Dear Mr. Hart: I have read all your articles on Papercrete and find them very interesting. I have made my own Papercrete blocks and have had them tested for strength. I wish to make blocks to resell but unfortunately I have been told that there is a patent on the Papercrete blocks and that I would have to pay royalties to be able to sell them. The person that has the patent is Mr. Paul A. McKelvey from Redlands, California. I don't see how he could have a patent on Papercrete since it's been patented once, in 1928, and so many people have been using it since then. I would really like to know your thoughts on this subject.
After some digging around internet and a phone call, I was able to respond:
You are right that Mr. McKelvey should never have been issued a patent for that process, since it had already been patented. His patent is #5,785,419, issued on 7/28/98, and it was for a "lightweight building material and method of construction of cast-in-place structures" and the material comprises "cement, fly ash, cellulose fiber, and water."
Prior to his patent is #5,350,451, which was issued to Eric Patterson in Silver City, New Mexico (issued 9/27/94) for essentially the same material and process:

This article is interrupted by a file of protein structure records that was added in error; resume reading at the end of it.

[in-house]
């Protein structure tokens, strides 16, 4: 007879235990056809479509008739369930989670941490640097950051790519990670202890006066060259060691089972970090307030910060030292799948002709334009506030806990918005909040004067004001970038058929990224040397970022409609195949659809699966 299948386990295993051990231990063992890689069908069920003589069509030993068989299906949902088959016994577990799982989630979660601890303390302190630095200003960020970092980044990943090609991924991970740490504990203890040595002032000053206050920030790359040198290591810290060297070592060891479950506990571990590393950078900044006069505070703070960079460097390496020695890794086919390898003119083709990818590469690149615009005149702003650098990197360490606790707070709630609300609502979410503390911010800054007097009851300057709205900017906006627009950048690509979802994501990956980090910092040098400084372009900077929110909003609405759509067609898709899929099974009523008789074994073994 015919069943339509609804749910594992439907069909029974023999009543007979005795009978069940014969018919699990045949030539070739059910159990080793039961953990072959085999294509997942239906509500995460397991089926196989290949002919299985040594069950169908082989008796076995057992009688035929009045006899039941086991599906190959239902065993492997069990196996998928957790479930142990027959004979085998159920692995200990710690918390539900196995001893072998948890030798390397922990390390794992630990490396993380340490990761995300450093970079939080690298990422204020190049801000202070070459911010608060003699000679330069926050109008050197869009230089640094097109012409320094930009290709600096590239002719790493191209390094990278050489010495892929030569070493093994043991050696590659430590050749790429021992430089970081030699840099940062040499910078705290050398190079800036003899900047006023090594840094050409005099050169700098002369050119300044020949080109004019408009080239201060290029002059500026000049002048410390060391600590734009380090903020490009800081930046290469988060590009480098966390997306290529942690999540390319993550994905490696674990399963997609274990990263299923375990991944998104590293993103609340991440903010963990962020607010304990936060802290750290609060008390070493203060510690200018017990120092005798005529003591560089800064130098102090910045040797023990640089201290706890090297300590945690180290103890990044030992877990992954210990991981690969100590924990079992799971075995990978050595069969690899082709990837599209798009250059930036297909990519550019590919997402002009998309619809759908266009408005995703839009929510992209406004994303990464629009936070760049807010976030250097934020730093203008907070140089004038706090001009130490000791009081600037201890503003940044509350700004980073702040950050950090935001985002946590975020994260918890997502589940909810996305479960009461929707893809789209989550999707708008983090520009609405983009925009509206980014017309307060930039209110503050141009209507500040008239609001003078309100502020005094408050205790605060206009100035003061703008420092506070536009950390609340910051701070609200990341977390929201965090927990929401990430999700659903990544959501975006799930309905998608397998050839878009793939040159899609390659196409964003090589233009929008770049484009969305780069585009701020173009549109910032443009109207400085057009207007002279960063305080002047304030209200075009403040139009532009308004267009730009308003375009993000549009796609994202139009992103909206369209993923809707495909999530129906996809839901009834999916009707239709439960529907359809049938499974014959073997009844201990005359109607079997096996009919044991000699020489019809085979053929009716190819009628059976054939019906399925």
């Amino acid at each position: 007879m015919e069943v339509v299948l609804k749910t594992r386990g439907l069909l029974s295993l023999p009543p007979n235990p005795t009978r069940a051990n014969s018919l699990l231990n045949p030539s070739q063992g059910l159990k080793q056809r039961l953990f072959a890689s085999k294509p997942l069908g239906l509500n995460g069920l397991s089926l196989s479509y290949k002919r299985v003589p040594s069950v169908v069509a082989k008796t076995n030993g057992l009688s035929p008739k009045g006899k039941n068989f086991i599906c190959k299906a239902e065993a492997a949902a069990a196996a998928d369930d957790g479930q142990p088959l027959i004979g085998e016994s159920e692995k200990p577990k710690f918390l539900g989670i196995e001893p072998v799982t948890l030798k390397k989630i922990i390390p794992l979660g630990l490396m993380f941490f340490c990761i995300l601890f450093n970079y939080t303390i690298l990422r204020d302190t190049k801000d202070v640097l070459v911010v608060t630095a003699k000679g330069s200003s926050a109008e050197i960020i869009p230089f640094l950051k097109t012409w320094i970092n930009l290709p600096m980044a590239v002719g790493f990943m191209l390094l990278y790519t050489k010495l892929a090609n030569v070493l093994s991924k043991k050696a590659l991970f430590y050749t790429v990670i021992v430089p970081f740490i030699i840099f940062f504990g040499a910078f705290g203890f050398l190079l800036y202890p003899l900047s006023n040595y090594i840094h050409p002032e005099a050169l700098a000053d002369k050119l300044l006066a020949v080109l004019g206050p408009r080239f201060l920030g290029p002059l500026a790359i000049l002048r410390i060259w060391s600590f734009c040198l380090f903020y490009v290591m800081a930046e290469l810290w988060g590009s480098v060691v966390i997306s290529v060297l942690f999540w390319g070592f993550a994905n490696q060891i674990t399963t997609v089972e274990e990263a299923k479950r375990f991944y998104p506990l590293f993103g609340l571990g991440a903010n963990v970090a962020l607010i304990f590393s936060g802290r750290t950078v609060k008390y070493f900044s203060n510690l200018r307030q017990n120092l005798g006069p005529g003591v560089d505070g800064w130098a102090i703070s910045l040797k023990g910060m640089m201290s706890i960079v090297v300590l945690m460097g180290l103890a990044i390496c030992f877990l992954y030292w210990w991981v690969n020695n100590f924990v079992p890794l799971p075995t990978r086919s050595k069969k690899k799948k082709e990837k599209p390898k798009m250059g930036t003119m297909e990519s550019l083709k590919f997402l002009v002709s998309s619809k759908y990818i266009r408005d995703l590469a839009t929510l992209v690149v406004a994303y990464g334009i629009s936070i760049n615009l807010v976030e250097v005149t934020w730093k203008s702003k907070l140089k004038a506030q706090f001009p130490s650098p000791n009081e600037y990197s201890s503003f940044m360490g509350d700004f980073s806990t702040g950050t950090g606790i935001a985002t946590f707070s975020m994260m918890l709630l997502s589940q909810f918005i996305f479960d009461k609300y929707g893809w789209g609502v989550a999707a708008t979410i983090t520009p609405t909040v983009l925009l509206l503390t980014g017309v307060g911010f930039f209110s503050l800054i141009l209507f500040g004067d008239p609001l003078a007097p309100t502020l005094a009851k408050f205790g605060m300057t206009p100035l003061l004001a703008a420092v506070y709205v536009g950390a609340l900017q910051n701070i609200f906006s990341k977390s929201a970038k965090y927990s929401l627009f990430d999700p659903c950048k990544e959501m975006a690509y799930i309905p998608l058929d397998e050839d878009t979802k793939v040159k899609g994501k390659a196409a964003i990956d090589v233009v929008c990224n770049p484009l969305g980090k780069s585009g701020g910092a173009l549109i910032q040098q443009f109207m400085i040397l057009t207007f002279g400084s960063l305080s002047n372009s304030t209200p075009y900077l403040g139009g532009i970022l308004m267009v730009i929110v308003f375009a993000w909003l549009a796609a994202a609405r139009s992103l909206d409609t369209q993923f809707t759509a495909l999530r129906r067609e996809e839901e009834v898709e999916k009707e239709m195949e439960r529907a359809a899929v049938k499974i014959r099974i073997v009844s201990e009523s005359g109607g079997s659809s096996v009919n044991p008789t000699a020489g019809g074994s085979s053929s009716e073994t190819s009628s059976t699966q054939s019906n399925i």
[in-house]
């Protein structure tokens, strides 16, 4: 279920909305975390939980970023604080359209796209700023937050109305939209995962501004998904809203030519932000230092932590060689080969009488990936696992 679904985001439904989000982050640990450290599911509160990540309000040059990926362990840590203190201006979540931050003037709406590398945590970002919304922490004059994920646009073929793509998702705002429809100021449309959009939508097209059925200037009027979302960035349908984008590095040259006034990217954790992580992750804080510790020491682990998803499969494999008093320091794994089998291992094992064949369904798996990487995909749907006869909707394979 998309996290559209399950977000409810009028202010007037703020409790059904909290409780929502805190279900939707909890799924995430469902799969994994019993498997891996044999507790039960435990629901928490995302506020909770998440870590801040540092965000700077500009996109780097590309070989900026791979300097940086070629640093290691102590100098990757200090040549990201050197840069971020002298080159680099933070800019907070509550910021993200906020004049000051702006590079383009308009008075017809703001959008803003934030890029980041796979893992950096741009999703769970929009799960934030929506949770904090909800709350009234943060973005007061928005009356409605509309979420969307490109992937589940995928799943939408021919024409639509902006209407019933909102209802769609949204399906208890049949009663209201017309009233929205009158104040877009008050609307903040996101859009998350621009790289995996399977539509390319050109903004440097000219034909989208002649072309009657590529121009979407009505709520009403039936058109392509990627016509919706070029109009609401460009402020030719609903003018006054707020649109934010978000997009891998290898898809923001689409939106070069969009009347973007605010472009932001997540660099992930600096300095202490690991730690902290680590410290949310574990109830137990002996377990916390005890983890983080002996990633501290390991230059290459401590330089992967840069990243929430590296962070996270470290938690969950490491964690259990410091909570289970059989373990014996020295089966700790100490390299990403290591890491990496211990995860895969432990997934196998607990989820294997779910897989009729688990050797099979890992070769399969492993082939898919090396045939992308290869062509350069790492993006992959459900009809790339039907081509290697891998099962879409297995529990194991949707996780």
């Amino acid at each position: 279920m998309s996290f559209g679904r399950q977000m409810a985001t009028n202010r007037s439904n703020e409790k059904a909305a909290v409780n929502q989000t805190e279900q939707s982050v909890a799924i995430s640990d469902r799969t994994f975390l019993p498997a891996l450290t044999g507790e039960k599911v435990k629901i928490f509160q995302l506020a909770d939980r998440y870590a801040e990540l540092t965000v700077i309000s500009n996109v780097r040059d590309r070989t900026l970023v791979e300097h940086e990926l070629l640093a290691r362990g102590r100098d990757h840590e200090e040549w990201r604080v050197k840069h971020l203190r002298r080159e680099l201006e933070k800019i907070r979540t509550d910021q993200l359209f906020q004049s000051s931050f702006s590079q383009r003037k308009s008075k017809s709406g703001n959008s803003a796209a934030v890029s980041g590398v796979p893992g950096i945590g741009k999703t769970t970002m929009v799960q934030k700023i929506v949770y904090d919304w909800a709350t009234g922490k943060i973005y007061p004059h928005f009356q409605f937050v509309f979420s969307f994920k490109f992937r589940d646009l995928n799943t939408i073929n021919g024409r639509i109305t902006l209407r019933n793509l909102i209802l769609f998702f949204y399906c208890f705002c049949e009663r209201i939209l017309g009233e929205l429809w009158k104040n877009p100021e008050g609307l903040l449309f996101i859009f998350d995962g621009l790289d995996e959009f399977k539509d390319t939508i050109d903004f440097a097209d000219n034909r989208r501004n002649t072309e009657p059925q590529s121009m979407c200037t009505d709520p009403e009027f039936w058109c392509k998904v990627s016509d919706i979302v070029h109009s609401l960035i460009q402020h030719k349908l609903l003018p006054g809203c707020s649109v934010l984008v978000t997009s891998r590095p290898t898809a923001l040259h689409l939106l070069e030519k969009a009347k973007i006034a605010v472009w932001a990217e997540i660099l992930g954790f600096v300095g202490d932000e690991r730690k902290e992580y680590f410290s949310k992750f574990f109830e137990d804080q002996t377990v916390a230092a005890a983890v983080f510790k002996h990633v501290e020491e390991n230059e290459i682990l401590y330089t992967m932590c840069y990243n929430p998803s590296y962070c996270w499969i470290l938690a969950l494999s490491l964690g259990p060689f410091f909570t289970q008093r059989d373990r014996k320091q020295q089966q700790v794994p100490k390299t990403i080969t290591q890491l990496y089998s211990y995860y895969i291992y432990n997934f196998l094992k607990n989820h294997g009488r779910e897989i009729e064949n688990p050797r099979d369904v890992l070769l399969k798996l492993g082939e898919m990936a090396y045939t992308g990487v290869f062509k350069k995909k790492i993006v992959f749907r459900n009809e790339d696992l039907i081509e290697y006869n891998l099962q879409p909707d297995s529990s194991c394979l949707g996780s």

"A slurry composed of paper fibers, water, and cement that can then be used for a variety of construction applications is prepared. After draining the majority of the water, the slurry may be molded into blocks, sheets, or any other desired shape to be used as a construction material, or it can be sprayed onto wire shapes to form custom structures. The slurry product can be used as a mortar in conjunction with building blocks that have been made from the slurry, and it can be used as a plaster when mixed with conventional cement and sand mortar. The slurry can also be poured into forms in the same manner as concrete to form blocks for construction applications."
The only material difference between the two patents is the addition of fly ash to the later patent, and that is a common additive to Portland cement and should have not been allowed as a significant difference.
In any case, I just talked to Eric Patterson by phone and he says that he is not enforcing the control of his patent and is offering his process and material for the general public to be used in any way they deem appropriate, without any expectation of remuneration or contracted commissions. So he suggests that you proceed with your project, and use his patent as the one under which you are operating. If you do not include fly ash in your formula, then Mr. McKelvey would have no recourse for making claims against you.